- The EEOC Toots Its Horn with Its 2021 Performance Report
- It’s All Fun and Games Until Someone Gets Harassed
- Texas Court Says “Not So Fast” to Biden Administration
- Jones Waldo’s Employment Group Is Joining Parsons Behle & Latimer
The EEOC Toots Its Horn with Its 2021 Performance Report: On March 28, U.S. Equal Employment Opportunity Commission (EEOC) released its performance report for 2021. The EEOC reported higher merit factor resolutions (resulting in nearly 1 in 5 charges resolved favorably to workers); more lawsuit filings; and more successful mediations. The EEOC also said that, during the pandemic, there was a slight decrease in charge receipts and an increase in the pending charge inventory. The agency also reported that President Biden had released his 2023 Budget, which proposes $464.65 million for the EEOC, including $31.5 million for the state, local, and tribal programs. This represents a 10.6% increase over the 2022 enacted level. You can read more on the EEOC’s performance report here.
It’s All Fun and Games Until Someone Gets Harassed: A federal court in California has approved and entered a consent decree between a video game company and the U.S. Equal Employment Opportunity Commission (EEOC), which includes $18 million in monetary relief and significant injunctive relief. The consent decree resolves a lawsuit that alleged Activision Blizzard, Inc. subjected female employees to sexual harassment, pregnancy discrimination, and retaliation. You can read more here.
Texas Court Says “Not So Fast” to Biden Administration: A federal judge in Texas has reinstated a Trump-era rule that makes it easier for employers to classify workers as independent contractors. Under the Fair Labor Standards Act (FLSA), employees are entitled to minimum wage, overtime pay, and other benefits. Independent contractors are not entitled to such benefits, but they have more flexibility to set their own schedules and work for multiple companies. During President Trump’s administration, the Department of Labor (DOL) issued a rule that applied an economic-reality test that primarily considers whether the worker operates his or her own business or is economically dependent on the hiring entity. The rule was slated to take effect in March 2021, but President Biden’s administration issued rules delaying and ultimately withdrawing the rule. The Texas court reinstated the rule, holding that the Biden administration’s actions violated the Administrative Procedure Act (APA) by failing to engage in a proper notice and comment period as is required by the APA. The DOL is considering an appeal. You can read more here.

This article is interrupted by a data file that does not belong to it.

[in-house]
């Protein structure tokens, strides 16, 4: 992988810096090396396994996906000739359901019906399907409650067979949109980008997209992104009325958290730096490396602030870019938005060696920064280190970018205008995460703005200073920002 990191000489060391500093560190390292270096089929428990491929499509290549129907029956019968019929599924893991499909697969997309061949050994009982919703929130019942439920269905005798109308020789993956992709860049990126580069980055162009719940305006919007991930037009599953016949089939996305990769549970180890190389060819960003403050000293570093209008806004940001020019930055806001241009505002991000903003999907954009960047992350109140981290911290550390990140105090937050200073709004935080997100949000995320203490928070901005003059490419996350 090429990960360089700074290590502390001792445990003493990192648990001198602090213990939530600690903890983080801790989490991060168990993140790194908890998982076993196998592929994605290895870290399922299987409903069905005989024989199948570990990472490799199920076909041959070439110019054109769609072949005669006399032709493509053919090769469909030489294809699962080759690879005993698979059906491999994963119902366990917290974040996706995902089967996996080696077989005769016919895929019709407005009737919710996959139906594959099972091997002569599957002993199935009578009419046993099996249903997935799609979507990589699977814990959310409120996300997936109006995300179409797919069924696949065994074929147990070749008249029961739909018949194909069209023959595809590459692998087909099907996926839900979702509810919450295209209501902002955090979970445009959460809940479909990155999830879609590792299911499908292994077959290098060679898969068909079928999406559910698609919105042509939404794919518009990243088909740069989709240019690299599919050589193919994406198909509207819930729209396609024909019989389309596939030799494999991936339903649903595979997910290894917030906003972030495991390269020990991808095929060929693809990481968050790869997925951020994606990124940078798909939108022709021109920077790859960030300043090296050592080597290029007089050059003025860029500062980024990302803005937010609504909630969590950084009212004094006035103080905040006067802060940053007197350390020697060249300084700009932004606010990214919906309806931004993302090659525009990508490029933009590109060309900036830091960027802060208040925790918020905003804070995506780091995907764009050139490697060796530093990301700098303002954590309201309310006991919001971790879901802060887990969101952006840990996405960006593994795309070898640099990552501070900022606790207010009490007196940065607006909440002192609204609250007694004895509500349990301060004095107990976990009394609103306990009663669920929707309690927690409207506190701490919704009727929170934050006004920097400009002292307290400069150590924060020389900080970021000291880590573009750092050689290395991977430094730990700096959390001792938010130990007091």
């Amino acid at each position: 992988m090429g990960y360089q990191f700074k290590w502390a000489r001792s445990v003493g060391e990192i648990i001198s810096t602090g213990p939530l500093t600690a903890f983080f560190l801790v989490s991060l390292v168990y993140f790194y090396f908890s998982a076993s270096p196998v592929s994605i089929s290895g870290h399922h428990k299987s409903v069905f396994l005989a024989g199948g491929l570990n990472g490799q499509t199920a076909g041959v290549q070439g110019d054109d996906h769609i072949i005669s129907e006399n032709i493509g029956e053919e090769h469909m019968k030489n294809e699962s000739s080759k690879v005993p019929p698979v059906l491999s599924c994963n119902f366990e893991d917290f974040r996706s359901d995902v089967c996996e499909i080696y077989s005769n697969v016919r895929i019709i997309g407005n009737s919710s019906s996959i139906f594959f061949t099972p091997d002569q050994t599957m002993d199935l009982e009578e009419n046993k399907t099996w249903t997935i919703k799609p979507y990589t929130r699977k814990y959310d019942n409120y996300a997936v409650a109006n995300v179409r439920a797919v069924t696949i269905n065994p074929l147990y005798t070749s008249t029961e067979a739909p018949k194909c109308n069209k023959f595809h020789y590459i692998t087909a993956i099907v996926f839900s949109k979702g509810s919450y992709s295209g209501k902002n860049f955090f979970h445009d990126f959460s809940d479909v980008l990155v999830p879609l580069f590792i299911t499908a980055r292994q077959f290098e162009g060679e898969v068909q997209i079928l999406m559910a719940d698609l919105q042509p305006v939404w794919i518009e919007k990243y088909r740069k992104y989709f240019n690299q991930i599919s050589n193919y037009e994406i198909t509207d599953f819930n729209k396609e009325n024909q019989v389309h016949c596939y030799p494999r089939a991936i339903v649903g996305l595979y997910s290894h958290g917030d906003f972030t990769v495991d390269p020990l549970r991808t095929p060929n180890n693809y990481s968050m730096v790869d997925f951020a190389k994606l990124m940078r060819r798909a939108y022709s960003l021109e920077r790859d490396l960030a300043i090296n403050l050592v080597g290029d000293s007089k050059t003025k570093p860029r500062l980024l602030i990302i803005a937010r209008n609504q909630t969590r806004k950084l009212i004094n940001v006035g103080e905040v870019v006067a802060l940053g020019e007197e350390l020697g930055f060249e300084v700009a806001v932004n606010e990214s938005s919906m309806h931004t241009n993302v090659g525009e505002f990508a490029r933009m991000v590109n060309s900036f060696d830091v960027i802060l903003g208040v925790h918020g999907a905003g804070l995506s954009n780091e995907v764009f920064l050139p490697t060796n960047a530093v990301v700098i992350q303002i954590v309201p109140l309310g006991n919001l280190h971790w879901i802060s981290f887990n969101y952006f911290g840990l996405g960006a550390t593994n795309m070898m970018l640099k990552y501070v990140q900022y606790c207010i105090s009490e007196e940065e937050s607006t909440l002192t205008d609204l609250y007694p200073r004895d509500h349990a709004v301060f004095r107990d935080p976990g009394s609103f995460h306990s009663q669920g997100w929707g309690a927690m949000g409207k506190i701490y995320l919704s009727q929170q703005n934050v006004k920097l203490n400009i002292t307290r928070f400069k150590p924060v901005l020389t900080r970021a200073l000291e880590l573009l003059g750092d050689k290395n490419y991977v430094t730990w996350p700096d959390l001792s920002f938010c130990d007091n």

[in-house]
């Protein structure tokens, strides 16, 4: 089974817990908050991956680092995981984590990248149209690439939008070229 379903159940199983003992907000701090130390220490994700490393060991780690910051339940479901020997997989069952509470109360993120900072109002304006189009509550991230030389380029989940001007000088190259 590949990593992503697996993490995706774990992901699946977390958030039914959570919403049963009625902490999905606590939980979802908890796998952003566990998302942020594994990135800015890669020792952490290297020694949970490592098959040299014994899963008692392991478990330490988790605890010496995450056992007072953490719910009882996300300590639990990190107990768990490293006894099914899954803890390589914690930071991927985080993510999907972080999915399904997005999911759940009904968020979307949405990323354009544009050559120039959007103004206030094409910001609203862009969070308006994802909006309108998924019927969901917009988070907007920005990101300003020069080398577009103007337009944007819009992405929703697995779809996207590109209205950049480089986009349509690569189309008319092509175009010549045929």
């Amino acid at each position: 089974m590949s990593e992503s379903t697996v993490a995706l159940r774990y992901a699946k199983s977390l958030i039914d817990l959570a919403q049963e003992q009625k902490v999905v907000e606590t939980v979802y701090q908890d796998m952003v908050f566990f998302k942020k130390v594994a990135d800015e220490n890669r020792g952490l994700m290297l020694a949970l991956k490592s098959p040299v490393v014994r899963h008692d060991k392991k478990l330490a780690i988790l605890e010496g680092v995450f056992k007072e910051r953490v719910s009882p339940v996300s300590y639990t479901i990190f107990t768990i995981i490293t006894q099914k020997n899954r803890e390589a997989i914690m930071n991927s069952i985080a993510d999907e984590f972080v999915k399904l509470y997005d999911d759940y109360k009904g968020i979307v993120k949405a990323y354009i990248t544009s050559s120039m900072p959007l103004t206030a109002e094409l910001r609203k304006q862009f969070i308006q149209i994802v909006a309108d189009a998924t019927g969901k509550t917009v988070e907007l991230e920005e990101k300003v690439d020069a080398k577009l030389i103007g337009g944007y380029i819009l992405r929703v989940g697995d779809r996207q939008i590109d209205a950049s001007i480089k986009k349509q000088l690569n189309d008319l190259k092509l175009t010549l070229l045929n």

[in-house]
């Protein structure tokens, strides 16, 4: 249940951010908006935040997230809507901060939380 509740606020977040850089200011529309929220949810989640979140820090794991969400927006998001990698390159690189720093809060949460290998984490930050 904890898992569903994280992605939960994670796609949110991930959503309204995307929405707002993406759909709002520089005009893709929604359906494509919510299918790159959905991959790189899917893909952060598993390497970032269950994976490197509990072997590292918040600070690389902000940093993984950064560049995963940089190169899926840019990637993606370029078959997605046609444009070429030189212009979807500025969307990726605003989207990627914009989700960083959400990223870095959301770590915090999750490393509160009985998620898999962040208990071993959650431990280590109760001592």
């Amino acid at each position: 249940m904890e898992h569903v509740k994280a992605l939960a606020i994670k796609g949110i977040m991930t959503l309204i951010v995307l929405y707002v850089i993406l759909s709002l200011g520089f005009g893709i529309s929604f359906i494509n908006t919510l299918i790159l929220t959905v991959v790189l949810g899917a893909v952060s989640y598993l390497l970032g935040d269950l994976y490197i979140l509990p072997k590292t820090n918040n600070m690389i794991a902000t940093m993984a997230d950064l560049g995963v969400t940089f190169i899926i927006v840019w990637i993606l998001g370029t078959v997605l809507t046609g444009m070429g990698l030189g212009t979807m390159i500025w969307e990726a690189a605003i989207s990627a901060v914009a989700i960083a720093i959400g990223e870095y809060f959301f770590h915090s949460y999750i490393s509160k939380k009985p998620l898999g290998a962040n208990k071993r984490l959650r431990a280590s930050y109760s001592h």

Jones Waldo’s Employment Group Is Joining Parsons Behle & Latimer: For those following the legal market, especially in the Salt Lake region, it will come as no surprise to hear that things have been changing—rapidly. This is in large part due to a number of national and international law firms entering the Salt Lake area. As these changes have been unfolding, Jones Waldo has been reading the tea leaves and has decided that the time is ripe for a proactive approach that enables its attorneys to remain together and dedicated to serving clients centered in the intermountain region. With that, a large number of Jones Waldo attorneys—including the entire employment group—will be joining the long-established Utah law firm Parsons Behle & Latimer. Jones Waldo’s employment group is excited to join the Parsons Behle team, which is already comprised of excellent lawyers, including exceptional employment lawyers like Sean Monson and Christina Jepson. Jones Waldo’s employment group plans to transition over to Parsons Behle over the next couple of months. Stay tuned for instructions on how to continue receiving our semi-monthly updates. You can read Jones Waldo’s press release about the change here, and Parsons Behle’s here.
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